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Misalignment Museum.jpg

If It's AI, It Isn't Art

By Jen Maravegias | Think Pieces | March 31, 2023 |

By Jen Maravegias | Think Pieces | March 31, 2023 |


Misalignment Museum.jpg

I’ve been stewing over the idea that Artificial Intelligence can create artwork for a while, trying to figure out what I want to say about it. It comes down to this: Are you all high?

Robots don’t make art. Artificial Intelligence might be programmed to string some sentences together or create a prompt-based image but that’s not art. You might even feed AI enough information for it to generate passable Seinfeld scripts, but that’s still not art. It’s math. It is algorithms and logic applying the information given to the AI by human beings. Then it spits out what it believes to be the closest proximity to what it was asked to provide. That’s why it couldn’t get fingers right for so long. AI doesn’t know what fingers are for. It just knows that human creatures have small, individualized, jointed extensions at the end of the appendages we call “arms.”

Of course, the more information you feed into an algorithm the more precise the results. That’s how you end up with Pope Francis looking baller in a puffer coat.

Pope In A Puffer Coat.png

But his hands still kind of look like Ken doll hands.

Then I read this interesting article on Medium about an Artificial Intelligence that generated images of various social groups smiling the way Americans smile. It’s hard to pinpoint why they’re all so unnatural looking, except to say that it’s all just unnatural looking. The author of that piece nails it at the end:

In flattening the diversity of facial expressions of civilizations around the world AI had collapsed the spectrum of history, culture, photography, and emotion concepts into a singular, monolithic perspective. It presented a false visual narrative about the universality of something that in the real world — where real humans have lived and created culture, expression, and meaning for hundreds of thousands of years — is anything but uniform.

There’s no nuance for AI — all human reactions are the same. There’s no accounting for different types of human society. Or how those differences would affect emotional expressions. That’s not a thing if you’re a robot. Similarly, if you go to TheseLyricsDoNotExist.com and ask the AI song generator to write you a song about love it does exactly that. It’s not about being in love, or how love feels. It’s literally about love. Although I do think the first pre-chorus might be a cry for help.

Verse 1

Too powerful for love
Too powerful for love
Too powerful for love
Too powerful for love

Pre-Chorus
I want to live. I dream and live
A dream is the dream that always comes true

Chorus
Sad and bittersweet memories of love
Come and time will never learn to spare your pain
Divine love, divine love
Divine love, divine love

Verse 2
But they get so strong
Will always love you anyway
You got a lot of charm
And I love everything you are

Pre-Chorus
This love this pain
This love this pain

Chorus
Sad and bittersweet memories of love
Come and time will never learn to spare your pain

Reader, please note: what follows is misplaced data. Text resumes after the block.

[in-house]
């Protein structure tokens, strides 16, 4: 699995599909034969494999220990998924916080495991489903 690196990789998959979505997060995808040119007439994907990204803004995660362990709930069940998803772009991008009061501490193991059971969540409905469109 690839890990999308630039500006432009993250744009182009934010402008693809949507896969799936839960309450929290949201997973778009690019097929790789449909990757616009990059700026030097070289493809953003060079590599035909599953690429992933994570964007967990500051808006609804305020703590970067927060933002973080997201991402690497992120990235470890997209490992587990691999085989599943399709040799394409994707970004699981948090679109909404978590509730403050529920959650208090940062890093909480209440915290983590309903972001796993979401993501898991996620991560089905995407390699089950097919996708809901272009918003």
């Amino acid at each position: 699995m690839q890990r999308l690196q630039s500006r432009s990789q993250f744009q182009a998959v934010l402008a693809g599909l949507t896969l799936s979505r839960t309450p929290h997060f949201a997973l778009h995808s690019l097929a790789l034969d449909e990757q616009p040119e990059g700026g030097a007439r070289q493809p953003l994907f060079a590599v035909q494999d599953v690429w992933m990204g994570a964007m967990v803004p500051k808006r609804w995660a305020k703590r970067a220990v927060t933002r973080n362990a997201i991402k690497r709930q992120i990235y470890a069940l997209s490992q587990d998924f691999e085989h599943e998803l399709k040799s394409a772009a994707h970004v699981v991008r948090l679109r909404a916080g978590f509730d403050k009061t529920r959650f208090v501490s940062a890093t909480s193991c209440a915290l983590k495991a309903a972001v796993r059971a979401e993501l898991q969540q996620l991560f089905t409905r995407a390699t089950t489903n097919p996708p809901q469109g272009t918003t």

Divine love, divine love
Divine love, divine love

Bridge
Once I was young once in the love
Your love had never died

Chorus
Sad and bittersweet memories of love
Come and time will never learn to spare your pain
Divine love, divine love
Divine love, divine love

There’s no personal history for AI to draw from when you ask it to make art. There is no recall of emotions or empathy involved when an AI generates something. In those lyrics above, it starts the chorus trying hard to make us believe that it has memories of love. But then the second line destroys the illusion by either being nonsense or being about semen. It could go either way. I don’t know.

In January Buzzfeed announced it was pivoting to AI-generated quizzes and had plans to begin integrating with Facebook and Meta. The media company’s stock rose by a whopping 203% after that announcement. Buzzfeed’s CEO even went so far as to declare his intentions to make it the “premier platform for AI-powered content.”

That doesn’t seem to be working out well for Jonah Peretti now that someone uncovered the fact that Buzzfeed has been quietly publishing AI-written travel articles for a while. No one is impressed. Hey, does anyone else remember when Buzzfeed was going to be the premier platform for video content? Right.

Isaac Asimov, one of the greatest contributors to science fiction who ever lived, would be disappointed in us. He had a dream of helpful robots. And while he wrote about robots who were capable of exhibiting earnest human characteristics, he never saw them as artists. Robots and computers are meant to be helpers, to take responsibility for mundane tasks. They’re meant to free us from those things and allow us to be more creative and more artistic, more human. So yes to self-checkout at the supermarket. And no to paying $432,500 for AI-generated artwork.

I’m going to end here with some thoughts about AI songwriting from Nick Cave. Cave has a deep, personal, understanding of human pain and frailty that he wears on his sleeve. If Nick Cave doesn’t know, nobody knows.

* The header image for this article comes from a new exhibition titled the Misalignment Museum that opened to the public in San Francisco on March 9th, 2023, featuring funny or disturbing AI artworks, supposed to help visitors think about the potential dangers of artificial intelligence.*



Header Image Source: Getty Images